A friend recently described a moment in her younger life when it became apparent that the responsible adults in her life, both at home and school, did not have their shit together in any way, shape, or form. The rules were blurry and the consequences, nonexistent. At the time, I experienced the very familiar and vaguely disembodied sense of confusion that I usually feel in such conversations about parenting or being parented.
But this most recent conversation got me thinking, again, about what sorts of consequences I faced in my own upbringing. And again, I can only remember one: a lengthy and silent sit-off at the dinner table with my mother. My best guess is that this situation arose from my refusal to eat my broccoli. I could not leave the table, I seem to remember, until I ate the vegetable which had become suddenly and inexplicably so very unpleasant. It’s all very sketchy in my memory because I don’t remember ever actively disliking broccoli and as an adult, I am rather fond of it. Also, I don’t remember how old I was or any other detail. I remember the silence, the sitting, the waiting, the coldness, and broccoli. That is literally the only consequence for misbehavior that I actually remember being inflicted on me.
This is not to say that I never broke the rules because I am pretty sure that as a human, albeit a small human, I was imperfect. Moreover, I intuit, but do not “know” in any cognitive sense that misbehavior was not tolerated at home. Unlike my friend, however, I remember vividly a few consequences at school. Sister Marie forcing me to sit in the back of the room facing the wall. The lay teacher who threw me out of the room because I found it so hilarious that she showed us her ring and told us she was married to God. And the epitome of juvenile delinquency itself: being expelled from boarding school. I was also suspended from the next school I attended, but that story lacks the panache of the epic expulsion. I attended an elite institution only because of a full academic scholarship. I thought at the time and still do that even though my family was well-off enough, it was probably a stretch for my parents to cover the room and board. And then I proceeded, within six months, to be “busted” in alcohol-related incidents not once, but three times. I barely remember the first, but it instilled in me a lifelong aversion to even the smell of gin. The second bust was, in the way only a fourteen year old can possibly consider it, unfair. I was not drinking, but I was with someone who was. I still don’t know if my sense of righteousness related more to my insistence on not having broken the letter of the law or to the fact that I was full-on busted and didn’t even get a taste of that Jack Daniels. Plus, this second incident makes the narrative a bit unwieldy. It would be so much easier to say: “I was caught being drunk off my gourd three times.” Ah well, such is the nature of truth v. fiction. The third time I can say very little about because the only thing I remember is sitting in the backseat of a car driven by one of my basketball teammates. I was drinking Southern Comfort. I woke up to find out that I had been expelled. How it all went down, including an apparently very flamboyant display of public drunkenness at the theater department’s Winter Follies: my mind is empty of such details. That was the one and only full blackout I have ever experienced; I learned absolutely nothing from it.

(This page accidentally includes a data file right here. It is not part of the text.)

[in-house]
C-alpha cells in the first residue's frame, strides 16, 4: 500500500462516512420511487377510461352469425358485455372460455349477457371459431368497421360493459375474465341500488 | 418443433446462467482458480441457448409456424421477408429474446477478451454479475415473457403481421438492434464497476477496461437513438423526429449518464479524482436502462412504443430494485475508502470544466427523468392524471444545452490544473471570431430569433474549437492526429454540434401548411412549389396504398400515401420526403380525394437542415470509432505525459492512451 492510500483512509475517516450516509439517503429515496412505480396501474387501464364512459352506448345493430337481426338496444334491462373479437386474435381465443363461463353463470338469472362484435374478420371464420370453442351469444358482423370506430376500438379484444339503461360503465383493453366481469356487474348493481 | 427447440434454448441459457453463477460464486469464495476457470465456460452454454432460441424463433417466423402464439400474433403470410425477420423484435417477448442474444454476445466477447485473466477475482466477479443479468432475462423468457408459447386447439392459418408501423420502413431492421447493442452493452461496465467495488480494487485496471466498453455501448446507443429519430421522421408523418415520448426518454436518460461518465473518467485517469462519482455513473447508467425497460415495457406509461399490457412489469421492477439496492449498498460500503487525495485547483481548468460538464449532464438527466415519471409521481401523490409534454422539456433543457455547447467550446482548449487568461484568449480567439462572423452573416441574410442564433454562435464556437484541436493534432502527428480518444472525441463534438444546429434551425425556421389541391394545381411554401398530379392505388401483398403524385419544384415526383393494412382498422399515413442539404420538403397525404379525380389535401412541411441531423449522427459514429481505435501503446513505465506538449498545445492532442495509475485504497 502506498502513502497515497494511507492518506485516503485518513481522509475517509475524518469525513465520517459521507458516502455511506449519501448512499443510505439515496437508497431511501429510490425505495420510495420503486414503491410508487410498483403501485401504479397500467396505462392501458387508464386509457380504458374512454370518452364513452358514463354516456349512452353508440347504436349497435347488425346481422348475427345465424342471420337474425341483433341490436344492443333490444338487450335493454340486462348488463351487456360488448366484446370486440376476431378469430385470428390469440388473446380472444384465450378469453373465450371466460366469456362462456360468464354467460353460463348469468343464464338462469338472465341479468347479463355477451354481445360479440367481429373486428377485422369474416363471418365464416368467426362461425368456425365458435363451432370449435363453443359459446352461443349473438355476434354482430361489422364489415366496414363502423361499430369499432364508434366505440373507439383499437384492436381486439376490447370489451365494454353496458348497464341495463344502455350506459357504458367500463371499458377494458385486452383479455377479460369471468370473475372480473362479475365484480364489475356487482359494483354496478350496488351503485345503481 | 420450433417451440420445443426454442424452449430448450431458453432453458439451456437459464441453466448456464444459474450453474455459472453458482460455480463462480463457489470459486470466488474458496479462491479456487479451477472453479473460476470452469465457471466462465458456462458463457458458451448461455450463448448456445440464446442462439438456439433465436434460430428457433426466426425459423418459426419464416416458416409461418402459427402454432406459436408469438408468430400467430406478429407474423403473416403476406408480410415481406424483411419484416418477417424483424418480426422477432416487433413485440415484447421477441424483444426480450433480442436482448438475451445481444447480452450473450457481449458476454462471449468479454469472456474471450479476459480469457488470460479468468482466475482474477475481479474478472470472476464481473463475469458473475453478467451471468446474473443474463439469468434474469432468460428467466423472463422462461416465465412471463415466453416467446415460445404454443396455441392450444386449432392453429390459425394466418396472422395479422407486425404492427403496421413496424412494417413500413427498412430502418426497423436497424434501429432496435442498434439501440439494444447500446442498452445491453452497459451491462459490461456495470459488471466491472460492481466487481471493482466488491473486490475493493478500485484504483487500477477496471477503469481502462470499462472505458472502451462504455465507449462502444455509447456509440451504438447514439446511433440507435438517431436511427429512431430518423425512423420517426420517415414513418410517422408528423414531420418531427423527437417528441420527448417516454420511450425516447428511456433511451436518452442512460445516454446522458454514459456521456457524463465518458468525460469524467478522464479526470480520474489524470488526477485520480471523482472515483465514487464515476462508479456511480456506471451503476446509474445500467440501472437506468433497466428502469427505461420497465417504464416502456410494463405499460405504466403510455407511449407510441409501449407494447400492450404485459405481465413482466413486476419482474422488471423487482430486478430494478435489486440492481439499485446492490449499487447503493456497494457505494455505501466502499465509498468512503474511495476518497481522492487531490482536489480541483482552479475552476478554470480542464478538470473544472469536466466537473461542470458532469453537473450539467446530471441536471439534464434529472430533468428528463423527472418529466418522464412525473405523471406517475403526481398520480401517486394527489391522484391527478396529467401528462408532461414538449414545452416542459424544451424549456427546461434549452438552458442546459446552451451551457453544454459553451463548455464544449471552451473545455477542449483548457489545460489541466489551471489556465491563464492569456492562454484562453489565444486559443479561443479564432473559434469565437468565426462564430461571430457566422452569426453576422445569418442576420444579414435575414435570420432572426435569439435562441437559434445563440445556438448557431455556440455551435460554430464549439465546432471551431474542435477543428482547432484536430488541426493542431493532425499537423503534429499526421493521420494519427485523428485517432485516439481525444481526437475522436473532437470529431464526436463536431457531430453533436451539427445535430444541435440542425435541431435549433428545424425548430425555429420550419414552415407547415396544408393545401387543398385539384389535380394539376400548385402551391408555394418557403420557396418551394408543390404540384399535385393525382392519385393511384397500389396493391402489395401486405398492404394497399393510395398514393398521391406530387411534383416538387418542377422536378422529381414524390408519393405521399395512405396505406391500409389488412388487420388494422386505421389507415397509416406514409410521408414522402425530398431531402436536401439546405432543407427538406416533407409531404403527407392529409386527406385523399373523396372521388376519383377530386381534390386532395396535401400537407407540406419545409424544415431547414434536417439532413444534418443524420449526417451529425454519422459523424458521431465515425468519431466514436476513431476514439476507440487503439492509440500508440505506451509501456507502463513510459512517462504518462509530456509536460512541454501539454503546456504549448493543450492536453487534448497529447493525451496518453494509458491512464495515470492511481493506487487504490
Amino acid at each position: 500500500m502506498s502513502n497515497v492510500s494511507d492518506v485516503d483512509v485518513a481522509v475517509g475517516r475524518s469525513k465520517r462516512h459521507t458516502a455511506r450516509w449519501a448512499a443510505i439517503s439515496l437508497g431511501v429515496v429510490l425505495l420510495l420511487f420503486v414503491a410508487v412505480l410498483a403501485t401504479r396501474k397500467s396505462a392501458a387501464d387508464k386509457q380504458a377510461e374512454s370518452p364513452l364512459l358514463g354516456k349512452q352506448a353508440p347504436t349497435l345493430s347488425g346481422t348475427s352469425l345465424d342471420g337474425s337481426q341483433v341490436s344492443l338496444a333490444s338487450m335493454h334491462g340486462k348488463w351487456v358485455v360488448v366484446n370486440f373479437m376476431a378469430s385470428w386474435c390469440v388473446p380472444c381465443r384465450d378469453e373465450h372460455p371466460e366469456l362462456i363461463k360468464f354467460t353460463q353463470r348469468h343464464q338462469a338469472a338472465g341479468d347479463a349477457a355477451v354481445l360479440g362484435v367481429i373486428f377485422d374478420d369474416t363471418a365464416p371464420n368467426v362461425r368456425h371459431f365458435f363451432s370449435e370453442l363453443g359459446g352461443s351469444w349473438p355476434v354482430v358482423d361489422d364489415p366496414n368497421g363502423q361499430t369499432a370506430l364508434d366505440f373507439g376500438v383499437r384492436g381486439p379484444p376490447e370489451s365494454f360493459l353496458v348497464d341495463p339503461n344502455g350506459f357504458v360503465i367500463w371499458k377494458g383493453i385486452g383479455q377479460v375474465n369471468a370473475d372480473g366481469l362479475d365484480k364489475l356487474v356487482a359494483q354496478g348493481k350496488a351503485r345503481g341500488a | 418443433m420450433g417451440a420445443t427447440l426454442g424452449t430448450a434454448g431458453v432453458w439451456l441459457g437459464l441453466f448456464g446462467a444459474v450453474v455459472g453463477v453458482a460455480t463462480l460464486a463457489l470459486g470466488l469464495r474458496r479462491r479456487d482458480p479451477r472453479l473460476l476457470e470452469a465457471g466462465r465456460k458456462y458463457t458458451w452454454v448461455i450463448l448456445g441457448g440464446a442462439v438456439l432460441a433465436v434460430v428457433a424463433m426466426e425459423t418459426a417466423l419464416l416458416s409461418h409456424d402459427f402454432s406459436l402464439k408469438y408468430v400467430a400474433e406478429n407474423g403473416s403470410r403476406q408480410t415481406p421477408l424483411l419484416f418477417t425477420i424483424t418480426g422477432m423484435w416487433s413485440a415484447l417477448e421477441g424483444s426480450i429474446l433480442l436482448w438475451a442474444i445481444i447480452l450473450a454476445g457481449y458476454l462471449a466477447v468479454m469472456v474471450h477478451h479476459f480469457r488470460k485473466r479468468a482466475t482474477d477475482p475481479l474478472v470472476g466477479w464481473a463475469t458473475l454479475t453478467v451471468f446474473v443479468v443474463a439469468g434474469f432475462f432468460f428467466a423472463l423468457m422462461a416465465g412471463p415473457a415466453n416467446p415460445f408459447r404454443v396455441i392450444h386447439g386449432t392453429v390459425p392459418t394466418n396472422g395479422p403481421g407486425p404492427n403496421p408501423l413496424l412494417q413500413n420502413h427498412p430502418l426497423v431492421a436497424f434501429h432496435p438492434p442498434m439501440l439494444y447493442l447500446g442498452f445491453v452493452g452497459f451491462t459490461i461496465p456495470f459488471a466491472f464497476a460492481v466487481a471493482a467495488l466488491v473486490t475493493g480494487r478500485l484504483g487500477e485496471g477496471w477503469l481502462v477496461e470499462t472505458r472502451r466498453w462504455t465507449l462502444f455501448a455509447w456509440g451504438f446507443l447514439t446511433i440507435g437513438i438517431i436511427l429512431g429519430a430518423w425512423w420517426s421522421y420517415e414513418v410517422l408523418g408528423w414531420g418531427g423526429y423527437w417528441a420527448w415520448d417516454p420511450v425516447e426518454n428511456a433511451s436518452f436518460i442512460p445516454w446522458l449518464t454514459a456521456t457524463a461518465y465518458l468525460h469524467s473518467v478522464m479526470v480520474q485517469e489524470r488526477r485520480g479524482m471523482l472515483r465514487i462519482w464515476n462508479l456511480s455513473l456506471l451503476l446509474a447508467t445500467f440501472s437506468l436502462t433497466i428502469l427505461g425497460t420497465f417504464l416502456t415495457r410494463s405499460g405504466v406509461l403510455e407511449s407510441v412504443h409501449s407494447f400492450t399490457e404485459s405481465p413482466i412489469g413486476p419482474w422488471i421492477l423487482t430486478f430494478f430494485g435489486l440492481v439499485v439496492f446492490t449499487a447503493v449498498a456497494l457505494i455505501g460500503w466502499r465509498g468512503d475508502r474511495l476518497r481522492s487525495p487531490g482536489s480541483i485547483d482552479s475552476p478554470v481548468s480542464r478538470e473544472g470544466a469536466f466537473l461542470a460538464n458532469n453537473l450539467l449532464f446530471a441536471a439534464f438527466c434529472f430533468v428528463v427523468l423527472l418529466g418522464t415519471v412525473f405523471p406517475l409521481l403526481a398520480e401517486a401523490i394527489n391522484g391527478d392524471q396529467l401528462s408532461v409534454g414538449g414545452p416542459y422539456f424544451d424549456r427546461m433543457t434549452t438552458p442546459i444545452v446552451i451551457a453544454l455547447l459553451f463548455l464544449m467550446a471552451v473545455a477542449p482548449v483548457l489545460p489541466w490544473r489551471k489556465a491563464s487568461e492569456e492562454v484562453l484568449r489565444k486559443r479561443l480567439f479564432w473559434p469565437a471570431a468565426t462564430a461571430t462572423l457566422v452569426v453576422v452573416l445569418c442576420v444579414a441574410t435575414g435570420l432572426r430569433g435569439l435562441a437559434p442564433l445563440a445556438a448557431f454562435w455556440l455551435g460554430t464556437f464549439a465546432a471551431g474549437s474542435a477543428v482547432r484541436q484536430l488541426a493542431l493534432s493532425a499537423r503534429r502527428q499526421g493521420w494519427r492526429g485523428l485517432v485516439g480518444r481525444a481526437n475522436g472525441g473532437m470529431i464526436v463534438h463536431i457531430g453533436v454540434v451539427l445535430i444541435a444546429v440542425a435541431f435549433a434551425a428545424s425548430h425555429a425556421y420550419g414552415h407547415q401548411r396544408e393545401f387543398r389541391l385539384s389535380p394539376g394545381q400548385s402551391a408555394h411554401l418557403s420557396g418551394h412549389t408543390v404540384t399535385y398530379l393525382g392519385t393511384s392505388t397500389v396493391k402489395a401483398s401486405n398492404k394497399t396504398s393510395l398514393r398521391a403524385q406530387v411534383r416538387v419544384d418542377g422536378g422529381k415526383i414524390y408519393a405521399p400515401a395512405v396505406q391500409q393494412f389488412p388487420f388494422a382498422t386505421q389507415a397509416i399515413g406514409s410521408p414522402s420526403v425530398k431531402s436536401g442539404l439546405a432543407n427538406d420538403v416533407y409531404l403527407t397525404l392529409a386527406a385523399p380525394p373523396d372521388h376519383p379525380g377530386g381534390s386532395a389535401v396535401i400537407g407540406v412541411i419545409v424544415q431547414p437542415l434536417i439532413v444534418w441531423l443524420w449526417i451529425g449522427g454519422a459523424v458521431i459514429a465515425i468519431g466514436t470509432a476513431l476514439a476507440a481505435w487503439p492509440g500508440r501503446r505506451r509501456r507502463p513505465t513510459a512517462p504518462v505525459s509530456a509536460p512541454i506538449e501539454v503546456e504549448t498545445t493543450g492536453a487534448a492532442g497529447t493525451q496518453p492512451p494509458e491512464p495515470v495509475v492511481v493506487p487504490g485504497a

But while the consequences were severe in terms of the school, the consequences on the home front were imperceptible. The only limit set was that I remain silent about what really happened at boarding school. The official story became something about homesickness and maybe even feeling out of place with all those rich kids. I can’t remember the lie exactly. But I know people actually believed it, and some of them believed it for decades. I myself had long ago relinquished my vow of silence and pretty much assumed the incident was kind of like my coming out. I didn’t have to come out to every single member of my family, you know? Eventually, I just started referencing girl friends and gay pride parades and that was that. Little did I know that I was still, in my mid-forties, in the I-was-thrown-out-of-boarding-school closet.